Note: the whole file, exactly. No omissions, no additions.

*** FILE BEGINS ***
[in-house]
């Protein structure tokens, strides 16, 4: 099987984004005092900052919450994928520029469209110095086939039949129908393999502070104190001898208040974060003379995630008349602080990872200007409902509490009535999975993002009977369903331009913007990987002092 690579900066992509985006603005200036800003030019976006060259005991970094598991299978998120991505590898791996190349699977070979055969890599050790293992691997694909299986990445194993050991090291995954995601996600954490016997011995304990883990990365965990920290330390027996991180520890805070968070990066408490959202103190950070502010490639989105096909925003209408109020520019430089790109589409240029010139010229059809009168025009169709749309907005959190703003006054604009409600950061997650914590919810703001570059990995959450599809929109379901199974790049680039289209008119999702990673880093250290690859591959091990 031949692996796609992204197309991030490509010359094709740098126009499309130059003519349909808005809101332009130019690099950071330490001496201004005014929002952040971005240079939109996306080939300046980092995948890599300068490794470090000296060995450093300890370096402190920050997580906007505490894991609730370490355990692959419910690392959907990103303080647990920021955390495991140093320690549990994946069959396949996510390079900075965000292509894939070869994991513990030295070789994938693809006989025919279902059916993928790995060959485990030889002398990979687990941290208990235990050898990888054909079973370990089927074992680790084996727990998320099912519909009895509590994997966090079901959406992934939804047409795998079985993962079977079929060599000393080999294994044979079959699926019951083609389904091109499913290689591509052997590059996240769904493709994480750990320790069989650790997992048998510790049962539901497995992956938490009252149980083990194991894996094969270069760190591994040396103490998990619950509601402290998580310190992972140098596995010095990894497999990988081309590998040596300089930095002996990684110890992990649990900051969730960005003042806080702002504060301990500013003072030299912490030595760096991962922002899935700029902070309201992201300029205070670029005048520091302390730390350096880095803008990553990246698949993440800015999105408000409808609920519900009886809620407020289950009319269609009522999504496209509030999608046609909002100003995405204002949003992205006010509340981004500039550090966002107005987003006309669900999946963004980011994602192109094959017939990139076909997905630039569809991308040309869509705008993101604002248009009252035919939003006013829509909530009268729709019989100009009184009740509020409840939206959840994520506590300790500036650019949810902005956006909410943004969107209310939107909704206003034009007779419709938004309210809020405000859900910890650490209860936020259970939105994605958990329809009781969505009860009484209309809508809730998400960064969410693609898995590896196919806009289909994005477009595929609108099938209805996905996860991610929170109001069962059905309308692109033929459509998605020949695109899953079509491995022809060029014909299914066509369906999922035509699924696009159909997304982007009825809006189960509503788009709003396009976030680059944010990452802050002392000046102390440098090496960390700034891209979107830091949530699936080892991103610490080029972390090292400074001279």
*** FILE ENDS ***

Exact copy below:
[in-house]
């Protein structure tokens, strides 16, 4: 099987984004005092900052919450994928520029469209110095086939039949129908393999502070104190001898208040974060003379995630008349602080990872200007409902509490009535999975993002009977369903331009913007990987002092 690579900066992509985006603005200036800003030019976006060259005991970094598991299978998120991505590898791996190349699977070979055969890599050790293992691997694909299986990445194993050991090291995954995601996600954490016997011995304990883990990365965990920290330390027996991180520890805070968070990066408490959202103190950070502010490639989105096909925003209408109020520019430089790109589409240029010139010229059809009168025009169709749309907005959190703003006054604009409600950061997650914590919810703001570059990995959450599809929109379901199974790049680039289209008119999702990673880093250290690859591959091990 031949692996796609992204197309991030490509010359094709740098126009499309130059003519349909808005809101332009130019690099950071330490001496201004005014929002952040971005240079939109996306080939300046980092995948890599300068490794470090000296060995450093300890370096402190920050997580906007505490894991609730370490355990692959419910690392959907990103303080647990920021955390495991140093320690549990994946069959396949996510390079900075965000292509894939070869994991513990030295070789994938693809006989025919279902059916993928790995060959485990030889002398990979687990941290208990235990050898990888054909079973370990089927074992680790084996727990998320099912519909009895509590994997966090079901959406992934939804047409795998079985993962079977079929060599000393080999294994044979079959699926019951083609389904091109499913290689591509052997590059996240769904493709994480750990320790069989650790997992048998510790049962539901497995992956938490009252149980083990194991894996094969270069760190591994040396103490998990619950509601402290998580310190992972140098596995010095990894497999990988081309590998040596300089930095002996990684110890992990649990900051969730960005003042806080702002504060301990500013003072030299912490030595760096991962922002899935700029902070309201992201300029205070670029005048520091302390730390350096880095803008990553990246698949993440800015999105408000409808609920519900009886809620407020289950009319269609009522999504496209509030999608046609909002100003995405204002949003992205006010509340981004500039550090966002107005987003006309669900999946963004980011994602192109094959017939990139076909997905630039569809991308040309869509705008993101604002248009009252035919939003006013829509909530009268729709019989100009009184009740509020409840939206959840994520506590300790500036650019949810902005956006909410943004969107209310939107909704206003034009007779419709938004309210809020405000859900910890650490209860936020259970939105994605958990329809009781969505009860009484209309809508809730998400960064969410693609898995590896196919806009289909994005477009595929609108099938209805996905996860991610929170109001069962059905309308692109033929459509998605020949695109899953079509491995022809060029014909299914066509369906999922035509699924696009159909997304982007009825809006189960509503788009709003396009976030680059944010990452802050002392000046102390440098090496960390700034891209979107830091949530699936080892991103610490080029972390090292400074001279």